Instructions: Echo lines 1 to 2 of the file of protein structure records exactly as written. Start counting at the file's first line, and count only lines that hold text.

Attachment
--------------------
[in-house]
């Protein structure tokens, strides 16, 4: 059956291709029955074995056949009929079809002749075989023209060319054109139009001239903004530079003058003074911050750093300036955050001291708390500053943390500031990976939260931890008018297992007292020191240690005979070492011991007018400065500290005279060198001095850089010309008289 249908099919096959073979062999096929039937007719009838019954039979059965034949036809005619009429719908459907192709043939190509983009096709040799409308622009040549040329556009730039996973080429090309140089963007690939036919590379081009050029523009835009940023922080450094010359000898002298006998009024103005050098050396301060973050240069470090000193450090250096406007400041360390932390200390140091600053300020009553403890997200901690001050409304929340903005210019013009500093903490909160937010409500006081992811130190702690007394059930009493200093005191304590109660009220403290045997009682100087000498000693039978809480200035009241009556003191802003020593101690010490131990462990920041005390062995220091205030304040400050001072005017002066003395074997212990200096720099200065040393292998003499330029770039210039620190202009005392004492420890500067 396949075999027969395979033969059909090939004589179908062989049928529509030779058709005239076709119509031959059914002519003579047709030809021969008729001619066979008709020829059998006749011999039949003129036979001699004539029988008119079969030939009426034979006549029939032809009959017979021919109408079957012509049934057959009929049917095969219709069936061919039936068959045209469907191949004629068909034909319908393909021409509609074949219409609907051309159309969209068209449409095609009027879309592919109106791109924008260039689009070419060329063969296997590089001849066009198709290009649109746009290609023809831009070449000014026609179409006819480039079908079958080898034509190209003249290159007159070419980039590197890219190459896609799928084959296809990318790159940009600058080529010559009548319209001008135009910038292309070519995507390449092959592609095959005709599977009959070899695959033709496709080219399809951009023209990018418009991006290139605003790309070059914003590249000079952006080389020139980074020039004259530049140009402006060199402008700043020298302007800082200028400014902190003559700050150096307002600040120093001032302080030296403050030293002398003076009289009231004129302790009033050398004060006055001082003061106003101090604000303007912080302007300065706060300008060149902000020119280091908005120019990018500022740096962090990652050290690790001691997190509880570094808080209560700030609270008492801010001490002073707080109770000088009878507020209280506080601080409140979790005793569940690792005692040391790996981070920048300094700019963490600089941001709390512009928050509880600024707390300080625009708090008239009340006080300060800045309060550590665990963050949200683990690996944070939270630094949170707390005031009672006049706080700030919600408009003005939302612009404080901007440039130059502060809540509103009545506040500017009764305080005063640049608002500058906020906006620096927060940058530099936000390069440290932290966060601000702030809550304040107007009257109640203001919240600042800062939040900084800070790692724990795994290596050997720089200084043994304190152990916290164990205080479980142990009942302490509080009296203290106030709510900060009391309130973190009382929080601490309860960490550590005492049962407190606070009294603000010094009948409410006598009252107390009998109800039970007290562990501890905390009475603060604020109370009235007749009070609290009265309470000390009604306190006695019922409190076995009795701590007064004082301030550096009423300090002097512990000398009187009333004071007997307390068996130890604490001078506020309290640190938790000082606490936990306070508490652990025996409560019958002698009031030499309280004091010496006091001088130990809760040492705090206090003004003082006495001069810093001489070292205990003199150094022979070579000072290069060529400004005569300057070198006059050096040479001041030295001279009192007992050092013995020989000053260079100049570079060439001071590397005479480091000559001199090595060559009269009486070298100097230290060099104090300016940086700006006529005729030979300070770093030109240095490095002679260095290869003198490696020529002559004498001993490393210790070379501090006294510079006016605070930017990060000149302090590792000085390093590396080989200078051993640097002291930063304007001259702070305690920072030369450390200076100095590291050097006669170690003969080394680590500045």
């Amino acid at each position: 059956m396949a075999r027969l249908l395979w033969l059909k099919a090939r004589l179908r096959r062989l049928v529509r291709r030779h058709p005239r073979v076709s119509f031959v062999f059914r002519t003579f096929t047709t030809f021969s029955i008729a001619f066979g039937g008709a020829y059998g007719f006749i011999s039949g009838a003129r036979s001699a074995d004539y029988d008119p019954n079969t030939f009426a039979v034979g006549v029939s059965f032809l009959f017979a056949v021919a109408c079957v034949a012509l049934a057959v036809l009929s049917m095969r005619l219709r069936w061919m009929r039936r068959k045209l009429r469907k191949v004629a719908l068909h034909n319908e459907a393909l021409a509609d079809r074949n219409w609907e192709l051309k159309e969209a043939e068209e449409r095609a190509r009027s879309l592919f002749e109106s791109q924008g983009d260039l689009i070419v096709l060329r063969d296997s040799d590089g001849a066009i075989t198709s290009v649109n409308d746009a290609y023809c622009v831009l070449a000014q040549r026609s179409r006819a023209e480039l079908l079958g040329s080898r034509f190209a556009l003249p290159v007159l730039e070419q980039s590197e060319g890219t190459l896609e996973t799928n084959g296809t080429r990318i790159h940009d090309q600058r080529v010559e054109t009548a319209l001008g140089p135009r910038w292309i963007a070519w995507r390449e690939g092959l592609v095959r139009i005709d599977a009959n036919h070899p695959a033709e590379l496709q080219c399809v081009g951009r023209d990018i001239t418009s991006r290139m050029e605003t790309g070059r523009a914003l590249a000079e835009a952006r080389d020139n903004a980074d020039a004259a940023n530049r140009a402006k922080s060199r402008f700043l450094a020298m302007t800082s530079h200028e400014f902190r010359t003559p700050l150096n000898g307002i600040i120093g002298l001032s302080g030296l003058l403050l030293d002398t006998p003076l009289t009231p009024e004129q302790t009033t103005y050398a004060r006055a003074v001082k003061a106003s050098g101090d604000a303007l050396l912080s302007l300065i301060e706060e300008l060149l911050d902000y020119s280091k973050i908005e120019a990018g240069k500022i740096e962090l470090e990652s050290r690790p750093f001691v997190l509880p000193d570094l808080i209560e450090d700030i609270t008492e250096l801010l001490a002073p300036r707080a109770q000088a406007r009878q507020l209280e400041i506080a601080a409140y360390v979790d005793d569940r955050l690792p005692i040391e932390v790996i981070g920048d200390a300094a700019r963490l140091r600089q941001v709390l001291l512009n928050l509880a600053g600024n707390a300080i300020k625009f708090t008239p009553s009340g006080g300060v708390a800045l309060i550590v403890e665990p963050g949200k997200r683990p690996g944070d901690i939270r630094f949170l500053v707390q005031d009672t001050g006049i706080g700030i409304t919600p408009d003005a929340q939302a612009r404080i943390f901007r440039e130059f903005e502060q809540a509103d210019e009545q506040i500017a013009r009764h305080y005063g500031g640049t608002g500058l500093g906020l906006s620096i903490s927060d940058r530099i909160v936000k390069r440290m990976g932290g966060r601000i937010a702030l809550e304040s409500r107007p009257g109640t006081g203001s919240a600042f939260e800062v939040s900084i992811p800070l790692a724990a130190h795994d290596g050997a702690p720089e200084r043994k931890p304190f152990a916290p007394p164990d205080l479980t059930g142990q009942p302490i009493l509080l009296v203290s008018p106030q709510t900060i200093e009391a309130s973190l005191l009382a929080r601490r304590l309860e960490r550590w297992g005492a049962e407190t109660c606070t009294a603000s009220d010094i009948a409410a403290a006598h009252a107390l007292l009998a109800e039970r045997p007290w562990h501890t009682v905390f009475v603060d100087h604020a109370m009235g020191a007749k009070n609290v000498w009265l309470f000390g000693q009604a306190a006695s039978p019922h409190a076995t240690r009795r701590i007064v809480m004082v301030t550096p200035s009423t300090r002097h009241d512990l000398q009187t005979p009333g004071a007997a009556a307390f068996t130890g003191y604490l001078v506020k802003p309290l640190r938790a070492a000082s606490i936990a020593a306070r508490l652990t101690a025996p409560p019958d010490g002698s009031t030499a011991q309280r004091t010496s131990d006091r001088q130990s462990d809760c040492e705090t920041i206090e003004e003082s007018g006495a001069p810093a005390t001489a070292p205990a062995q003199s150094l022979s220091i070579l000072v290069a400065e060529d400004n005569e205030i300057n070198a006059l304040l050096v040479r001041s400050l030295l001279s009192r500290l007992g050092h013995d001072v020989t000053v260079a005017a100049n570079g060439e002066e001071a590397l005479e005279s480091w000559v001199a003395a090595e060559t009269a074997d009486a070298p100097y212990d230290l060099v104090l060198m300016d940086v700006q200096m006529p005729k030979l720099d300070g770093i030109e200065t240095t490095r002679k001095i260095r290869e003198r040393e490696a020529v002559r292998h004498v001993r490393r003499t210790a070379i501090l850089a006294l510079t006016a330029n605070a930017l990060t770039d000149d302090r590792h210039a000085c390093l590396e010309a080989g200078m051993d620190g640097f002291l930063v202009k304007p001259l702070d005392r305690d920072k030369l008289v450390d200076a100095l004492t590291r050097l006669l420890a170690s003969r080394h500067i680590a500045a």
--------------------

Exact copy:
[in-house]
């Protein structure tokens, strides 16, 4: 059956291709029955074995056949009929079809002749075989023209060319054109139009001239903004530079003058003074911050750093300036955050001291708390500053943390500031990976939260931890008018297992007292020191240690005979070492011991007018400065500290005279060198001095850089010309008289 249908099919096959073979062999096929039937007719009838019954039979059965034949036809005619009429719908459907192709043939190509983009096709040799409308622009040549040329556009730039996973080429090309140089963007690939036919590379081009050029523009835009940023922080450094010359000898002298006998009024103005050098050396301060973050240069470090000193450090250096406007400041360390932390200390140091600053300020009553403890997200901690001050409304929340903005210019013009500093903490909160937010409500006081992811130190702690007394059930009493200093005191304590109660009220403290045997009682100087000498000693039978809480200035009241009556003191802003020593101690010490131990462990920041005390062995220091205030304040400050001072005017002066003395074997212990200096720099200065040393292998003499330029770039210039620190202009005392004492420890500067 396949075999027969395979033969059909090939004589179908062989049928529509030779058709005239076709119509031959059914002519003579047709030809021969008729001619066979008709020829059998006749011999039949003129036979001699004539029988008119079969030939009426034979006549029939032809009959017979021919109408079957012509049934057959009929049917095969219709069936061919039936068959045209469907191949004629068909034909319908393909021409509609074949219409609907051309159309969209068209449409095609009027879309592919109106791109924008260039689009070419060329063969296997590089001849066009198709290009649109746009290609023809831009070449000014026609179409006819480039079908079958080898034509190209003249290159007159070419980039590197890219190459896609799928084959296809990318790159940009600058080529010559009548319209001008135009910038292309070519995507390449092959592609095959005709599977009959070899695959033709496709080219399809951009023209990018418009991006290139605003790309070059914003590249000079952006080389020139980074020039004259530049140009402006060199402008700043020298302007800082200028400014902190003559700050150096307002600040120093001032302080030296403050030293002398003076009289009231004129302790009033050398004060006055001082003061106003101090604000303007912080302007300065706060300008060149902000020119280091908005120019990018500022740096962090990652050290690790001691997190509880570094808080209560700030609270008492801010001490002073707080109770000088009878507020209280506080601080409140979790005793569940690792005692040391790996981070920048300094700019963490600089941001709390512009928050509880600024707390300080625009708090008239009340006080300060800045309060550590665990963050949200683990690996944070939270630094949170707390005031009672006049706080700030919600408009003005939302612009404080901007440039130059502060809540509103009545506040500017009764305080005063640049608002500058906020906006620096927060940058530099936000390069440290932290966060601000702030809550304040107007009257109640203001919240600042800062939040900084800070790692724990795994290596050997720089200084043994304190152990916290164990205080479980142990009942302490509080009296203290106030709510900060009391309130973190009382929080601490309860960490550590005492049962407190606070009294603000010094009948409410006598009252107390009998109800039970007290562990501890905390009475603060604020109370009235007749009070609290009265309470000390009604306190006695019922409190076995009795701590007064004082301030550096009423300090002097512990000398009187009333004071007997307390068996130890604490001078506020309290640190938790000082606490936990306070508490652990025996409560019958002698009031030499309280004091010496006091001088130990809760040492705090206090003004003082006495001069810093001489070292205990003199150094022979070579000072290069060529400004005569300057070198006059050096040479001041030295001279009192007992050092013995020989000053260079100049570079060439001071590397005479480091000559001199090595060559009269009486070298100097230290060099104090300016940086700006006529005729030979300070770093030109240095490095002679260095290869003198490696020529002559004498001993490393210790070379501090006294510079006016605070930017990060000149302090590792000085390093590396080989200078051993640097002291930063304007001259702070305690920072030369450390200076100095590291050097006669170690003969080394680590500045």